Michigan organizations work to improve poor health outcomes through "path to a prosperous future"

A group of Michigan political, health care, community, and foundation leaders are working together on a project that aims to coordinate sustained investments in Michiganders' health.
This article is part of State of Health, a series about how Michigan communities are rising to address health challenges. It is made possible with funding from the Michigan Health Endowment Fund.

Michiganders suffer from some of the worst health outcomes in the country, outcomes exacerbated by disparities based on race, ethnicity, income, and geography. According to America's Health Rankings, Michigan ranked the 32nd healthiest of the 50 states in 2008 and 39th in 2022. Social and economic determinants of health, such as education, poverty, exposure to crime, food insecurity, and racism are contributing factors.

"We are, generally, a state that is not in very good health. And that covers a very wide range of conditions," says Eric Lupher, president of the Citizens Research Council of Michigan. "Many young mothers are having health problems with the birth of their babies, especially people of color. Our children are growing up, too many of them with asthma, too much obesity. And when you get to the older ages, there are a number of maladies related to heart and lung, again, [with] obesity carrying these forward."

Despite these challenges, Lupher and other state and local political, health care, community, and foundation leaders are working together on a project that aims to coordinate sustained investments in Michiganders' health. The Citizens Research Council, the nonprofit Altarum, and the nonpartisan Michigan Governor's Office of Foundation Liaison are currently in the midst of releasing a five-part analysis entitled "Michigan's Path to a Prosperous Future: Challenges and Opportunities."

Making change happen

The series presents a realistic, data-informed vision for Michigan's future based on current trends and trajectories across multiple topics. The third paper in the five-part series, "Health Challenges and Opportunities," concludes that poor health stands in the way of a thriving Michigan.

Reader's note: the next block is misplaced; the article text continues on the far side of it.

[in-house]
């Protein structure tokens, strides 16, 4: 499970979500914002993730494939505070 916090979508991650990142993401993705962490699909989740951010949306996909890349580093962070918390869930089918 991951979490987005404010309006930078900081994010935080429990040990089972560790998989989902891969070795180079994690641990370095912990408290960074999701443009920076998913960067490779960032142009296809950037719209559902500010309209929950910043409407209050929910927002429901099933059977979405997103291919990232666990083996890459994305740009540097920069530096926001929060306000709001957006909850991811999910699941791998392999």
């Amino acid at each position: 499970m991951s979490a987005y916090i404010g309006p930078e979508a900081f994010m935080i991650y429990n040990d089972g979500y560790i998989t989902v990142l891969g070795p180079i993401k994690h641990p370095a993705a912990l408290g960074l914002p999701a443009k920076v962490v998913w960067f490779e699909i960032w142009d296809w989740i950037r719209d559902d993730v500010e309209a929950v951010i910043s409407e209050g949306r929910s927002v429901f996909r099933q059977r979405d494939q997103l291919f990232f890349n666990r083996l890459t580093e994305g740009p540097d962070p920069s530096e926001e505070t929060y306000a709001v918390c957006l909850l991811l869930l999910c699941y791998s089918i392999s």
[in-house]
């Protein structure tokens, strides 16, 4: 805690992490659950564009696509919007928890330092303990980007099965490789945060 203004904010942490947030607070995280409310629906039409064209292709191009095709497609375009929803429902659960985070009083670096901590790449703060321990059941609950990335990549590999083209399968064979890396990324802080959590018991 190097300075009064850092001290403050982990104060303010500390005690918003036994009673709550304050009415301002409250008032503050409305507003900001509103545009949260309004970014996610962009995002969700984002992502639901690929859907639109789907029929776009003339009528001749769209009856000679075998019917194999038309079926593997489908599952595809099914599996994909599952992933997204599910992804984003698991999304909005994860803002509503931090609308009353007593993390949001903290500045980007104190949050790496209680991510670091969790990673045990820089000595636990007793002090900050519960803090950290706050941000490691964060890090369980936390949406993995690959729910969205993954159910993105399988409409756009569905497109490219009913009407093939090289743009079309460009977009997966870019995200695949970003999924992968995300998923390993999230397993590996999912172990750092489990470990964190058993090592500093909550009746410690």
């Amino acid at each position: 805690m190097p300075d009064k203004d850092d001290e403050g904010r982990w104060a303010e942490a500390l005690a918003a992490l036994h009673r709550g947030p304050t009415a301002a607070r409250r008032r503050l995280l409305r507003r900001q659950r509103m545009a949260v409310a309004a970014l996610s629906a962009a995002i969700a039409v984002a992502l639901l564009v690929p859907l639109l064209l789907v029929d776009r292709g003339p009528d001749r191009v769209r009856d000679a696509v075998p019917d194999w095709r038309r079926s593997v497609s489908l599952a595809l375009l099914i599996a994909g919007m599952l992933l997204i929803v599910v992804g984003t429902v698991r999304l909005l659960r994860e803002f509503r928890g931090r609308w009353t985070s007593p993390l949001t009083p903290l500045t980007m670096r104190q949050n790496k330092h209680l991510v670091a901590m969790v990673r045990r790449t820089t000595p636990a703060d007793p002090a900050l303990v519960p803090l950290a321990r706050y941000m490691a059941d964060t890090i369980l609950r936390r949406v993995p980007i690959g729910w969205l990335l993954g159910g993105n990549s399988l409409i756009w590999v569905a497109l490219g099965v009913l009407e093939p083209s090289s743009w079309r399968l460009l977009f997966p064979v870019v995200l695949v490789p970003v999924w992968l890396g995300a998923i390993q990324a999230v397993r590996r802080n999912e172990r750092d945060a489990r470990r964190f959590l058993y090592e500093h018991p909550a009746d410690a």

Corey Rhyan.
"The goal of this report was to try and identify where the health of Michiganders is impacting our overall state's economic competitiveness and our overall population growth trends," says Corey Rhyan, research director for health economics and policy at Altarum. "Michigan's life expectancy was lower than the national average and has been over the past couple of decades. And the gap between Michigan's life expectancy and the national average has been increasing over time, indicating Michigan's health is not improving. During the COVID-19 pandemic, life expectancy fell in the state much greater than it did in other states."

Michigan's health care systems compare favorably to other states, with low rates of uninsured, lower-than-average health care costs, and higher-than-average physicians per capita. However, these resources are not distributed equally across the state. In addition, Michigan's public health system is not as well funded as other states', consistently ranking in the bottom 10 states for per capita public-health spending.  And its public health sector has lost a good number of its experienced workers since COVID-19.

"Michigan has higher rates of chronic conditions such as cardiovascular disease, diabetes, and obesity that are major factors that contribute to our overall health and our overall life expectancy," Rhyan says. "We see also that when Michiganders qualitatively report what their health is, they are less likely to report being in good overall or excellent health than the national average. Only about half of our state's population reports being in good or excellent health."

While Michigan's older population is growing, its younger population is declining. These trends will impact the availability of resources, workforce, and family caregivers in meeting the health care and social support needs of older adults.

Good health equals a better economy

When companies searching for new locations to start or grow business look at Michigan's health trends, they may choose to locate in a state where the workforce is healthier and, hence, more reliable.